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Title: Value-added biotransformation of cellulosic sugars by engineered Saccharomyces cerevisiae

Abstract

The substantial research efforts into lignocellulosic biofuels have generated an abundance of valuable knowledge and technologies for metabolic engineering. In particular, these investments have led to a vast growth in proficiency of engineering the yeast Saccharomyces cerevisiae for consuming lignocellulosic sugars, enabling the simultaneous assimilation of multiple carbon sources, and producing a large variety of value-added products by introduction of heterologous metabolic pathways. While microbial conversion of cellulosic sugars into large-volume low-value biofuels is not currently economically feasible, there may still be opportunities to produce other value-added chemicals as regulation of cellulosic sugar metabolism is quite different from glucose metabolism. Furthermore, this review summarizes these recent advances with an emphasis on employing engineered yeast for the bioconversion of lignocellulosic sugars into a variety of non-ethanol value-added products.

Authors:
 [1];  [1];  [1]
  1. Univ. of Illinois at Urbana-Champaign, Urbana, IL (United States)
Publication Date:
Research Org.:
Center for Advanced Bioenergy and Bioproducts Innovation (CABBI), Urbana, IL (United States)
Sponsoring Org.:
USDOE Office of Science (SC), Biological and Environmental Research (BER) (SC-23)
OSTI Identifier:
1489217
Grant/Contract Number:  
[SC0018420]
Resource Type:
Accepted Manuscript
Journal Name:
Bioresource Technology
Additional Journal Information:
[ Journal Volume: 260; Journal Issue: C]; Journal ID: ISSN 0960-8524
Publisher:
Elsevier
Country of Publication:
United States
Language:
English
Subject:
59 BASIC BIOLOGICAL SCIENCES; Saccharomyces cerevisiae; metabolic engineering; synthetic biology; fermentation; lignocellulosic biofuels

Citation Formats

Lane, Stephan, Dong, Jia, and Jin, Yong -Su. Value-added biotransformation of cellulosic sugars by engineered Saccharomyces cerevisiae. United States: N. p., 2018. Web. doi:10.1016/j.biortech.2018.04.013.
Lane, Stephan, Dong, Jia, & Jin, Yong -Su. Value-added biotransformation of cellulosic sugars by engineered Saccharomyces cerevisiae. United States. doi:10.1016/j.biortech.2018.04.013.
Lane, Stephan, Dong, Jia, and Jin, Yong -Su. Sat . "Value-added biotransformation of cellulosic sugars by engineered Saccharomyces cerevisiae". United States. doi:10.1016/j.biortech.2018.04.013. https://www.osti.gov/servlets/purl/1489217.
@article{osti_1489217,
title = {Value-added biotransformation of cellulosic sugars by engineered Saccharomyces cerevisiae},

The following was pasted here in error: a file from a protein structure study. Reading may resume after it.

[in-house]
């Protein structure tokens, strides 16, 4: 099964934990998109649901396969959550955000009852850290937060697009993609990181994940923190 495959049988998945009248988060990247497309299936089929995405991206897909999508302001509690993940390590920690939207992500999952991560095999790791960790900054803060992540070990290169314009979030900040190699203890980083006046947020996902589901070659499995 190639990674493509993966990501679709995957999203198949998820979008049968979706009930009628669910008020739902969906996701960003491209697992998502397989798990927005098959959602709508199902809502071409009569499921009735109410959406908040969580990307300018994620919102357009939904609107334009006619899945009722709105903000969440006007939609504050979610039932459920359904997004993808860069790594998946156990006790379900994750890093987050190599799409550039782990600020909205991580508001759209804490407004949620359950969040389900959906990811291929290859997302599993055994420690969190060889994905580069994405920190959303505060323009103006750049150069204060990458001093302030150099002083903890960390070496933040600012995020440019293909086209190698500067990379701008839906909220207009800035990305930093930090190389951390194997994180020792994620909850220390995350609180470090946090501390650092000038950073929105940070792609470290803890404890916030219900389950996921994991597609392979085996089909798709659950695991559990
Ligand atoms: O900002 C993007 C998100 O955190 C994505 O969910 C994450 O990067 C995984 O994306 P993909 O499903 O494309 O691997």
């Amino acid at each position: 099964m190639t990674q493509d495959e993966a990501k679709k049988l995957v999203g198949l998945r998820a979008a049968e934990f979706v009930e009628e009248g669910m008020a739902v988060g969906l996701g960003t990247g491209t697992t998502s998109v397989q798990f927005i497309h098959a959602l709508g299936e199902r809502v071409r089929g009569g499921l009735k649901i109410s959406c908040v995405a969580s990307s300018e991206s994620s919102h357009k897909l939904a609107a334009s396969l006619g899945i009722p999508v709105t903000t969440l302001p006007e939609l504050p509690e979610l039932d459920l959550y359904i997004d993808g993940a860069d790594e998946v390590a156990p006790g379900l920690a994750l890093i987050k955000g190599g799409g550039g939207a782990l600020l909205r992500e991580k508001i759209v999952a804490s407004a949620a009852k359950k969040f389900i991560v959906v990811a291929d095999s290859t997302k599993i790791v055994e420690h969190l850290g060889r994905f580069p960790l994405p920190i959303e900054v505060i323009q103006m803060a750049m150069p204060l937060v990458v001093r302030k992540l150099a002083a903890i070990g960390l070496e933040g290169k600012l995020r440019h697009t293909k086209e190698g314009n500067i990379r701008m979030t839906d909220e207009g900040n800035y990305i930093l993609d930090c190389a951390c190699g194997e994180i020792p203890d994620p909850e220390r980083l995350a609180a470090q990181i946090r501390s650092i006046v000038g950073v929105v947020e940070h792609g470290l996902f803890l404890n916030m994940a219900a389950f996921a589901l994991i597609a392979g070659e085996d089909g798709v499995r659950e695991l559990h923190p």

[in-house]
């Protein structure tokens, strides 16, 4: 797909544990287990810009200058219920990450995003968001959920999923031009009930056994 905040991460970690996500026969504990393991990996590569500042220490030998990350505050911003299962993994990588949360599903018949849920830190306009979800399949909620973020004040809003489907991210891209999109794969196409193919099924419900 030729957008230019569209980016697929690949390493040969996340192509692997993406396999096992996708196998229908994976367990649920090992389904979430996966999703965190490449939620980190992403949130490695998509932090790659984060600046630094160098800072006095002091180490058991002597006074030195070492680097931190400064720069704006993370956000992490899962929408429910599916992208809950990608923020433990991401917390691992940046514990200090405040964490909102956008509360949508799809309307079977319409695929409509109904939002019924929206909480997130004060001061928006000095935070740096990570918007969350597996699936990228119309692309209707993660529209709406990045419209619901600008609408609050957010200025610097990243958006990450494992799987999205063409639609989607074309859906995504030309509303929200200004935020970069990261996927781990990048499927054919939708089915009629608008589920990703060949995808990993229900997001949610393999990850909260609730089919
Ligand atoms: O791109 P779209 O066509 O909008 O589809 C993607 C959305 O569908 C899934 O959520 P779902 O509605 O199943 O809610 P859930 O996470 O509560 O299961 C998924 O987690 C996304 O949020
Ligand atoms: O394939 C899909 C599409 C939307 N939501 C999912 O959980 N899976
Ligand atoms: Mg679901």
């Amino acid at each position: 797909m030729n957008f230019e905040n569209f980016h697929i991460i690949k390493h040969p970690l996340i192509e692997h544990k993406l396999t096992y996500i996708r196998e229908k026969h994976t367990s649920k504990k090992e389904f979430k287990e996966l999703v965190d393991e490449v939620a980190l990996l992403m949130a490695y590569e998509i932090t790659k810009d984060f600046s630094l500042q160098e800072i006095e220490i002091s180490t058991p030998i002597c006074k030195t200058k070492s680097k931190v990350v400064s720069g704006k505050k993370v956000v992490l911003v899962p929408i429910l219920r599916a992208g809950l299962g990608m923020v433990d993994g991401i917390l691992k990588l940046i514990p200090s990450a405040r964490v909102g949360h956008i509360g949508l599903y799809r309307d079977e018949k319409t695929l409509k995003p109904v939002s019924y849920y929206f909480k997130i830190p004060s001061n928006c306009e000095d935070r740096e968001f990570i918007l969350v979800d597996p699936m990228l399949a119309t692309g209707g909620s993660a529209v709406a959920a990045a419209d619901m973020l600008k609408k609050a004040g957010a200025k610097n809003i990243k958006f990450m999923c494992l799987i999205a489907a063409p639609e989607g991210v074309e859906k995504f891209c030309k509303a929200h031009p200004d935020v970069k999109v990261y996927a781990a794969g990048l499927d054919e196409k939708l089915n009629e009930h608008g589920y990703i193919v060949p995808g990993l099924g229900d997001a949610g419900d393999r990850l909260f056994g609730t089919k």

author = {Lane, Stephan and Dong, Jia and Jin, Yong -Su},
abstractNote = {The substantial research efforts into lignocellulosic biofuels have generated an abundance of valuable knowledge and technologies for metabolic engineering. In particular, these investments have led to a vast growth in proficiency of engineering the yeast Saccharomyces cerevisiae for consuming lignocellulosic sugars, enabling the simultaneous assimilation of multiple carbon sources, and producing a large variety of value-added products by introduction of heterologous metabolic pathways. While microbial conversion of cellulosic sugars into large-volume low-value biofuels is not currently economically feasible, there may still be opportunities to produce other value-added chemicals as regulation of cellulosic sugar metabolism is quite different from glucose metabolism. Furthermore, this review summarizes these recent advances with an emphasis on employing engineered yeast for the bioconversion of lignocellulosic sugars into a variety of non-ethanol value-added products.},
doi = {10.1016/j.biortech.2018.04.013},
journal = {Bioresource Technology},
number = [C],
volume = [260],
place = {United States},
year = {2018},
month = {4}
}

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Cited by: 11 works
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Figures / Tables:

Figure 1 Figure 1: Composition of lignocellulosic feedstocks. References for values are provided in Tables 1 and 2.

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Works referencing / citing this record:

Xylose utilization stimulates mitochondrial production of isobutanol and 2-methyl-1-butanol in Saccharomyces cerevisiae
journal, September 2019